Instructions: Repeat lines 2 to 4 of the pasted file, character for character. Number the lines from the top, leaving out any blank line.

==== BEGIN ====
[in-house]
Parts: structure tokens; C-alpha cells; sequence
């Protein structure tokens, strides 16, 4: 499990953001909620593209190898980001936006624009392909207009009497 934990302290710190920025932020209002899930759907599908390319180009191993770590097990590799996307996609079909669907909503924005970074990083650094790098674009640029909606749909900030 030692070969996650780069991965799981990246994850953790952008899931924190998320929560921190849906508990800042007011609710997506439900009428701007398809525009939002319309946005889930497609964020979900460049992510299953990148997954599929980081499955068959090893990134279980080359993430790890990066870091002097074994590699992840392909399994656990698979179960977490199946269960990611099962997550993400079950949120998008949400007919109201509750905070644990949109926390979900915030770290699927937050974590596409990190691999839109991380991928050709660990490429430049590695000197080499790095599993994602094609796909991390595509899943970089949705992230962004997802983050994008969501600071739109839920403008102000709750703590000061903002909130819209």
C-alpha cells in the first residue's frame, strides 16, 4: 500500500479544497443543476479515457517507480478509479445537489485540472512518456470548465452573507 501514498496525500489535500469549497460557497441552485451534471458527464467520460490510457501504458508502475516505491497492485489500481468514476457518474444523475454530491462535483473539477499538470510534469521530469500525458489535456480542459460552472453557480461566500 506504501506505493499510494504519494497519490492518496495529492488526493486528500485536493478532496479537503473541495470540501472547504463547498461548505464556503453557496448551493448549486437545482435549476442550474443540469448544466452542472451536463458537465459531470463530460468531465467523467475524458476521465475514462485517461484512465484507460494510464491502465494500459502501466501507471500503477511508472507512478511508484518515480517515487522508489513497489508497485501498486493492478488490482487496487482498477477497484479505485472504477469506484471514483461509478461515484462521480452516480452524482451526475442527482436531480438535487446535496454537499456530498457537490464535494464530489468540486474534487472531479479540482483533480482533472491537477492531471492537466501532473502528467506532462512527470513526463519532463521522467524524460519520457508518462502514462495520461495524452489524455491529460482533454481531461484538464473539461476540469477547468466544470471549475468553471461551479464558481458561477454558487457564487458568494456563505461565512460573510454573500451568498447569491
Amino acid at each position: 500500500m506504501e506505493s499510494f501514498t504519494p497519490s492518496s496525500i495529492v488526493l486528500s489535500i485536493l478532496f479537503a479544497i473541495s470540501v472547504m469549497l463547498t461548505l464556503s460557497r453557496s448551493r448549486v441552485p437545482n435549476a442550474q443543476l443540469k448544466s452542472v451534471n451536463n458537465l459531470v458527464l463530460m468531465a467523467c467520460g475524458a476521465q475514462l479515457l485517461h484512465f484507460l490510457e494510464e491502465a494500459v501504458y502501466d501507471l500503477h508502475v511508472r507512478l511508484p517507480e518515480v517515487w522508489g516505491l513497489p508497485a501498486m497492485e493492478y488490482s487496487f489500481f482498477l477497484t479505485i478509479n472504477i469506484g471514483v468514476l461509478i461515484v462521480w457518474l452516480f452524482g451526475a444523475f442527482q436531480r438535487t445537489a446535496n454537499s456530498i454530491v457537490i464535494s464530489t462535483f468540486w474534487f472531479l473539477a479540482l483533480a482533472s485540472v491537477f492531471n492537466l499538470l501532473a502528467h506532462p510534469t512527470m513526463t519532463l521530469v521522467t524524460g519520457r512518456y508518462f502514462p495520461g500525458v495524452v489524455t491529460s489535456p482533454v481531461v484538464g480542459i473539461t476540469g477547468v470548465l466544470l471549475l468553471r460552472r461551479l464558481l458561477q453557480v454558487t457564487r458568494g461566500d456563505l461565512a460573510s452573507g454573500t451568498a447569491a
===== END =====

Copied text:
Parts: structure tokens; C-alpha cells; sequence
């Protein structure tokens, strides 16, 4: 499990953001909620593209190898980001936006624009392909207009009497 934990302290710190920025932020209002899930759907599908390319180009191993770590097990590799996307996609079909669907909503924005970074990083650094790098674009640029909606749909900030 030692070969996650780069991965799981990246994850953790952008899931924190998320929560921190849906508990800042007011609710997506439900009428701007398809525009939002319309946005889930497609964020979900460049992510299953990148997954599929980081499955068959090893990134279980080359993430790890990066870091002097074994590699992840392909399994656990698979179960977490199946269960990611099962997550993400079950949120998008949400007919109201509750905070644990949109926390979900915030770290699927937050974590596409990190691999839109991380991928050709660990490429430049590695000197080499790095599993994602094609796909991390595509899943970089949705992230962004997802983050994008969501600071739109839920403008102000709750703590000061903002909130819209």
C-alpha cells in the first residue's frame, strides 16, 4: 500500500479544497443543476479515457517507480478509479445537489485540472512518456470548465452573507 501514498496525500489535500469549497460557497441552485451534471458527464467520460490510457501504458508502475516505491497492485489500481468514476457518474444523475454530491462535483473539477499538470510534469521530469500525458489535456480542459460552472453557480461566500 506504501506505493499510494504519494497519490492518496495529492488526493486528500485536493478532496479537503473541495470540501472547504463547498461548505464556503453557496448551493448549486437545482435549476442550474443540469448544466452542472451536463458537465459531470463530460468531465467523467475524458476521465475514462485517461484512465484507460494510464491502465494500459502501466501507471500503477511508472507512478511508484518515480517515487522508489513497489508497485501498486493492478488490482487496487482498477477497484479505485472504477469506484471514483461509478461515484462521480452516480452524482451526475442527482436531480438535487446535496454537499456530498457537490464535494464530489468540486474534487472531479479540482483533480482533472491537477492531471492537466501532473502528467506532462512527470513526463519532463521522467524524460519520457508518462502514462495520461495524452489524455491529460482533454481531461484538464473539461476540469477547468466544470471549475468553471461551479464558481458561477454558487457564487458568494456563505461565512460573510454573500451568498447569491